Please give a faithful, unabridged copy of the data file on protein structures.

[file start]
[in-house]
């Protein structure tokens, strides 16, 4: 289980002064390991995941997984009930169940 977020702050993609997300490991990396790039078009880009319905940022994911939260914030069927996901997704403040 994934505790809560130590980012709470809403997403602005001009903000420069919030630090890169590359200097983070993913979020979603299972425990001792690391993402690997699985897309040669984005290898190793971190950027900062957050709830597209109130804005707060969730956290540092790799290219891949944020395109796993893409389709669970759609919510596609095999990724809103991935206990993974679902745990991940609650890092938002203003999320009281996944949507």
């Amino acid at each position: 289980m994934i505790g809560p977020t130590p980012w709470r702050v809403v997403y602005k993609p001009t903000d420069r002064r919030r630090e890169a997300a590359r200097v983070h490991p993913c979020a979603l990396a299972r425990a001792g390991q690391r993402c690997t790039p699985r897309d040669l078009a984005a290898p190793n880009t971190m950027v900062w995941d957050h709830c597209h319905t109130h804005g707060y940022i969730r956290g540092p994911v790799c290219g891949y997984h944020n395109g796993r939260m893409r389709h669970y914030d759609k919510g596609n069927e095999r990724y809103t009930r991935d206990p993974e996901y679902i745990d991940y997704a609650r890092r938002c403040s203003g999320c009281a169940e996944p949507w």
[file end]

[in-house]
């Protein structure tokens, strides 16, 4: 289980002064390991995941997984009930169940 977020702050993609997300490991990396790039078009880009319905940022994911939260914030069927996901997704403040 994934505790809560130590980012709470809403997403602005001009903000420069919030630090890169590359200097983070993913979020979603299972425990001792690391993402690997699985897309040669984005290898190793971190950027900062957050709830597209109130804005707060969730956290540092790799290219891949944020395109796993893409389709669970759609919510596609095999990724809103991935206990993974679902745990991940609650890092938002203003999320009281996944949507």
């Amino acid at each position: 289980m994934i505790g809560p977020t130590p980012w709470r702050v809403v997403y602005k993609p001009t903000d420069r002064r919030r630090e890169a997300a590359r200097v983070h490991p993913c979020a979603l990396a299972r425990a001792g390991q690391r993402c690997t790039p699985r897309d040669l078009a984005a290898p190793n880009t971190m950027v900062w995941d957050h709830c597209h319905t109130h804005g707060y940022i969730r956290g540092p994911v790799c290219g891949y997984h944020n395109g796993r939260m893409r389709h669970y914030d759609k919510g596609n069927e095999r990724y809103t009930r991935d206990p993974e996901y679902i745990d991940y997704a609650r890092r938002c403040s203003g999320c009281a169940e996944p949507w």